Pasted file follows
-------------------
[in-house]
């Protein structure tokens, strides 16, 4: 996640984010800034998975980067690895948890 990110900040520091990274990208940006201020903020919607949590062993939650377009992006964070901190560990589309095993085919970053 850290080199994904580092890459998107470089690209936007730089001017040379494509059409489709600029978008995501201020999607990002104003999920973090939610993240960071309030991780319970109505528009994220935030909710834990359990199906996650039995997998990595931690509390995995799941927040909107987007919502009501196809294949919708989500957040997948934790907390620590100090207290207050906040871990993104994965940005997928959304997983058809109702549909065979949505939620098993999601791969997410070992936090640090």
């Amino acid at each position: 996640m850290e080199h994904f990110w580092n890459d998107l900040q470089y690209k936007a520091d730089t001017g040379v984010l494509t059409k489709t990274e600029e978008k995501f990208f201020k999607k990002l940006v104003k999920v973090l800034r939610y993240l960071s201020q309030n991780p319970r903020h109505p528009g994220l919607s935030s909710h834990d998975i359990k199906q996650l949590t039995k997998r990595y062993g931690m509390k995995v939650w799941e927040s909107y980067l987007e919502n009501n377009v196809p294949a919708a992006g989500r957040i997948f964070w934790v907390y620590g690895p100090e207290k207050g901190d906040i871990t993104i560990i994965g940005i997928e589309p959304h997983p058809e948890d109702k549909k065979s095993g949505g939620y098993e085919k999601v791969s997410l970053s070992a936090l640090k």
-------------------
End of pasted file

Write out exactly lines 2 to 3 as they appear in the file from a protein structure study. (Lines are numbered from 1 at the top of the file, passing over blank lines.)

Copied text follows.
């Protein structure tokens, strides 16, 4: 996640984010800034998975980067690895948890 990110900040520091990274990208940006201020903020919607949590062993939650377009992006964070901190560990589309095993085919970053 850290080199994904580092890459998107470089690209936007730089001017040379494509059409489709600029978008995501201020999607990002104003999920973090939610993240960071309030991780319970109505528009994220935030909710834990359990199906996650039995997998990595931690509390995995799941927040909107987007919502009501196809294949919708989500957040997948934790907390620590100090207290207050906040871990993104994965940005997928959304997983058809109702549909065979949505939620098993999601791969997410070992936090640090």
């Amino acid at each position: 996640m850290e080199h994904f990110w580092n890459d998107l900040q470089y690209k936007a520091d730089t001017g040379v984010l494509t059409k489709t990274e600029e978008k995501f990208f201020k999607k990002l940006v104003k999920v973090l800034r939610y993240l960071s201020q309030n991780p319970r903020h109505p528009g994220l919607s935030s909710h834990d998975i359990k199906q996650l949590t039995k997998r990595y062993g931690m509390k995995v939650w799941e927040s909107y980067l987007e919502n009501n377009v196809p294949a919708a992006g989500r957040i997948f964070w934790v907390y620590g690895p100090e207290k207050g901190d906040i871990t993104i560990i994965g940005i997928e589309p959304h997983p058809e948890d109702k549909k065979s095993g949505g939620y098993e085919k999601v791969s997410l970053s070992a936090l640090k």